Williamsburgh Bank Building; A Work of Art

Wherever artist Robert Goldstrom walked in Brooklyn he could not get away from that tower.

Poking through the borough’s skyline, visible at odd angles and corners, the Williamsburg Savings Bank building (1 Hanson Place, Downtown Brooklyn) seemed ever present when Goldstrom strolled through Prospect Heights, Carroll Gardens, Brooklyn Heights, Fort Greene, and his own neighborhood in Clinton Hill.

After moving to New York in 1979, where he worked as an illustrator for newspapers and magazines, eight years ago, he began painting streetscapes that included different views of the iconic bank building.

“The bank chose me,” said Goldstrom on the second floor of a cozy Clinton Hill brownstone. “After being here so long, it’s a fascinating thing like a tree or a mountain. It is up in the sky, it emits steam, it’s silhouette disappears in the fog, half of it is in shadows. It’s a great thing.”

With the relocation of the popular Brooklyn Flea market to the ground floor of the Williamsburgh Bank, an opportunity presented itself. Goldstrom’s partner, David Sokosh, has been selling restored antique clocks at the Flea at his Clinton Hill Clocks booth, and now several of Goldstrom’s canvasses featuring realistic representations of the bank will be available there for sale.

New towers in Brooklyn have not interested him that much. He eschews them for the classic shape of the bank’s clock tower. Not that it has been that easy to paint the bank, according to Goldstrom.

For several years, he had avoided painting buildings because of the difficulty of recreating the windows and edges of the tower exactly right, which he compared to architectural drafting.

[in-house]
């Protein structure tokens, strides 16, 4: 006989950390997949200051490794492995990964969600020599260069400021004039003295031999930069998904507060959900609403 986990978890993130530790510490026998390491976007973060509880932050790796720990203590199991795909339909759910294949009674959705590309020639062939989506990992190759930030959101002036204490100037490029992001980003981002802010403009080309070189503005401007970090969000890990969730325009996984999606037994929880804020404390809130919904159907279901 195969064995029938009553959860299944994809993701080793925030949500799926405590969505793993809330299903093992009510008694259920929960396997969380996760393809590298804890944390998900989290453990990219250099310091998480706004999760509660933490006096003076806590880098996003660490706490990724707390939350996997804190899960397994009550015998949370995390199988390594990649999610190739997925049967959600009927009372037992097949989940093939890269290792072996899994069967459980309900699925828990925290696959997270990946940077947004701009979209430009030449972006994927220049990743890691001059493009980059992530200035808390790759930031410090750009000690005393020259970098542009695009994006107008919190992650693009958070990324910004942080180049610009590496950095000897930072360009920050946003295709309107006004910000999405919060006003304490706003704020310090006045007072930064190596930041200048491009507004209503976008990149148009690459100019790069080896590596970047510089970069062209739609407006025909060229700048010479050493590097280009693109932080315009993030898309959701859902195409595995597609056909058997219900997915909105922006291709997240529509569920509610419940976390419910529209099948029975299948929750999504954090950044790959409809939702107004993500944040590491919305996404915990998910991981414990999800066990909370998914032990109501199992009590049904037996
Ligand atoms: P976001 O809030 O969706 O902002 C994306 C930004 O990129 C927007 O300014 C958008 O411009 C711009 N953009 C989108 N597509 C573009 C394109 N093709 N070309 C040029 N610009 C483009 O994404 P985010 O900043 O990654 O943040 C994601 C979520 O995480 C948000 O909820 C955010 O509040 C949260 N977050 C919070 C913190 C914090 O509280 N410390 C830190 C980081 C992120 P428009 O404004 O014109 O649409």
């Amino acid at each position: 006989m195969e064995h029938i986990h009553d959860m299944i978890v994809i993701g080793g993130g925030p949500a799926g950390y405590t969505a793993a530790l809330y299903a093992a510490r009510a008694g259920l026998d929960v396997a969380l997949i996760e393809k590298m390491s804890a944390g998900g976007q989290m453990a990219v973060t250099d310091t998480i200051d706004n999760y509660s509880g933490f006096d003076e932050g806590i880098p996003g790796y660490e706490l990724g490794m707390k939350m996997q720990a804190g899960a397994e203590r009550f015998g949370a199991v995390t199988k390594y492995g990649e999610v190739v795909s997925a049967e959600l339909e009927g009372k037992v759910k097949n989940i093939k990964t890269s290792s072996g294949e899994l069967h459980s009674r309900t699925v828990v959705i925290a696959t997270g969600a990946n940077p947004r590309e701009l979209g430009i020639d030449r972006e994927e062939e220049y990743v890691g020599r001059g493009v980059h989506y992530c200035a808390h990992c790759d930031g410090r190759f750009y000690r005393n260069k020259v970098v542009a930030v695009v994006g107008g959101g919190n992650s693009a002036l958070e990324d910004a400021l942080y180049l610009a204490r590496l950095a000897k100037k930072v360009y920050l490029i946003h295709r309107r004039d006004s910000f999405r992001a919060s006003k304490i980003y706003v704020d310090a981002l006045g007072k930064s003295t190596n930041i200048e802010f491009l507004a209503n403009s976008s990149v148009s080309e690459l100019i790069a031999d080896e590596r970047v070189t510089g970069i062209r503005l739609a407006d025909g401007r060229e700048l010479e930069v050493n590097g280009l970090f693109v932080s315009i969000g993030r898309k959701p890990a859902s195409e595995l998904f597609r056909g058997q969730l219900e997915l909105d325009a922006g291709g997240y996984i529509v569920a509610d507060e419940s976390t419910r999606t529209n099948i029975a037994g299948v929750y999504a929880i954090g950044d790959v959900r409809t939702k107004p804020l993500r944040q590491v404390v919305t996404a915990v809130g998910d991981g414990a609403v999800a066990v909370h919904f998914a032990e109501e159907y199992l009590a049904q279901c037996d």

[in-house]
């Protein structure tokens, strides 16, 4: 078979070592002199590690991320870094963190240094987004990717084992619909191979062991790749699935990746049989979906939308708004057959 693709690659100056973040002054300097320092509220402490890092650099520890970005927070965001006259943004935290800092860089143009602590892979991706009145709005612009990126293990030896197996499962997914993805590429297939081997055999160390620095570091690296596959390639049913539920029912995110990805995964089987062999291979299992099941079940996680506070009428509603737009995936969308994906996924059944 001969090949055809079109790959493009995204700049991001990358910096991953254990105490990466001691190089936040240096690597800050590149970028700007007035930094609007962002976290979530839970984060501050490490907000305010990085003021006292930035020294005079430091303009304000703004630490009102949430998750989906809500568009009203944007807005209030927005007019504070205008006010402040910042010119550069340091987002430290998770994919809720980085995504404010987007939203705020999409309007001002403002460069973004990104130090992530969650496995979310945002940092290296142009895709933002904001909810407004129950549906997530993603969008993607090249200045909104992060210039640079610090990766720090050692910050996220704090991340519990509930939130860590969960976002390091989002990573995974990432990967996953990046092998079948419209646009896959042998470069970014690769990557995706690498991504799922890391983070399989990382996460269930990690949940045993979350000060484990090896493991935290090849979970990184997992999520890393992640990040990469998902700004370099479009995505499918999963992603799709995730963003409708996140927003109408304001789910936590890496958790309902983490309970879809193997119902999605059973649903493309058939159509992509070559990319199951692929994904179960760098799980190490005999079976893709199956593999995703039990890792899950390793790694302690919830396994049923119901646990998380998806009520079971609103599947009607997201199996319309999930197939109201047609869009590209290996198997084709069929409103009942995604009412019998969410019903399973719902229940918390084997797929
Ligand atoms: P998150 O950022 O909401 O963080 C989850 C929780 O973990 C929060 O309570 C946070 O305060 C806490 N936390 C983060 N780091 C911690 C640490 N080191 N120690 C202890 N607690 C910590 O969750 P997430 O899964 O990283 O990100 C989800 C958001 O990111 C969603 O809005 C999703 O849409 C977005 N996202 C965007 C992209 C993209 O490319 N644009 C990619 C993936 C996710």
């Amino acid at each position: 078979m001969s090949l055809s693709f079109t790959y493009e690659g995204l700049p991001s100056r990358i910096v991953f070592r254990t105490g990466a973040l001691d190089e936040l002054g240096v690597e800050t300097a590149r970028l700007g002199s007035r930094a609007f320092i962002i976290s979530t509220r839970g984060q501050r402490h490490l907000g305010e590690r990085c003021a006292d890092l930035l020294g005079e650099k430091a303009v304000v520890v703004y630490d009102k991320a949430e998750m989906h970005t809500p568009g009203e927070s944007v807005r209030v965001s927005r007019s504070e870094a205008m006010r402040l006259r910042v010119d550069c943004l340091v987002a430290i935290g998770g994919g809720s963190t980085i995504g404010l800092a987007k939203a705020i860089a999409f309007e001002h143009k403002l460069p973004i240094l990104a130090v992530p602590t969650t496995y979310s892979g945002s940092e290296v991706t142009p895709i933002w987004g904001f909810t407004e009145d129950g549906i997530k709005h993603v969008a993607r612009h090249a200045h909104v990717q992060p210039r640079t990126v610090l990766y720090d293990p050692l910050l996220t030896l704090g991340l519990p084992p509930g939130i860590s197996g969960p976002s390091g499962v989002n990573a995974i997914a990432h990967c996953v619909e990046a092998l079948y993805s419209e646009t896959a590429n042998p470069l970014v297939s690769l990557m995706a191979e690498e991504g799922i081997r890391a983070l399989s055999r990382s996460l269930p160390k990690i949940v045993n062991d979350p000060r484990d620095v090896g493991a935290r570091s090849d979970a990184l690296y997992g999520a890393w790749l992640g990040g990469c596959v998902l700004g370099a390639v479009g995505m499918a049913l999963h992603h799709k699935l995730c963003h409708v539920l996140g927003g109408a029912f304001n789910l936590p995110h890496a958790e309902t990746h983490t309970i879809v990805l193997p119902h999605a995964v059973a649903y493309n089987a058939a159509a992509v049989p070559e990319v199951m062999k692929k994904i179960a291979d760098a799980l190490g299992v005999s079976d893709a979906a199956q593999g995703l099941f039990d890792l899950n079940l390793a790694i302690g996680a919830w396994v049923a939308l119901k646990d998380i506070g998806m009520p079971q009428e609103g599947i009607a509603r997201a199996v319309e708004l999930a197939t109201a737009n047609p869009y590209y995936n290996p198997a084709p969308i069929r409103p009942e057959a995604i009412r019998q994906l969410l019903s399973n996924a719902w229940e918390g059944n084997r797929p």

“I started painting the crown, with the dome against the sky. It wasn’t enough. It was almost like I was cheating,” said Goldstrom. “When I started to paint the building in its environment, I loosened up and it started to work.”

So far, he has painted 120 views of the building, with its hard edges and realistic impressions. His favorite view? The parking garage at the Albee Square Mall, which was torn down in 2007.

“Many views are not literal, but the more literal the title, the more literal the view,” said Goldstrom.

Goldstrom believes that the combination of clock tower paintings and antique clocks that predate the Williamsburgh Bank at the Brooklyn Flea will entice visitors and Brooklynites alike.

“I’ve always wanted to have an exhibition in the bank,” said Goldstrum. “Now that the Flea is in the bank building, it’s even better.”

The Brooklyn Flea is located inside the Williamsburgh Bank Building in Downtown Brooklyn at 1 Hanson Place on Saturdays and Sundays from 10 a.m. to 5 p.m. Goldstrum and Sokosh’s wares are located in booth #28. For more information, visit http://www.brooklynflea.com.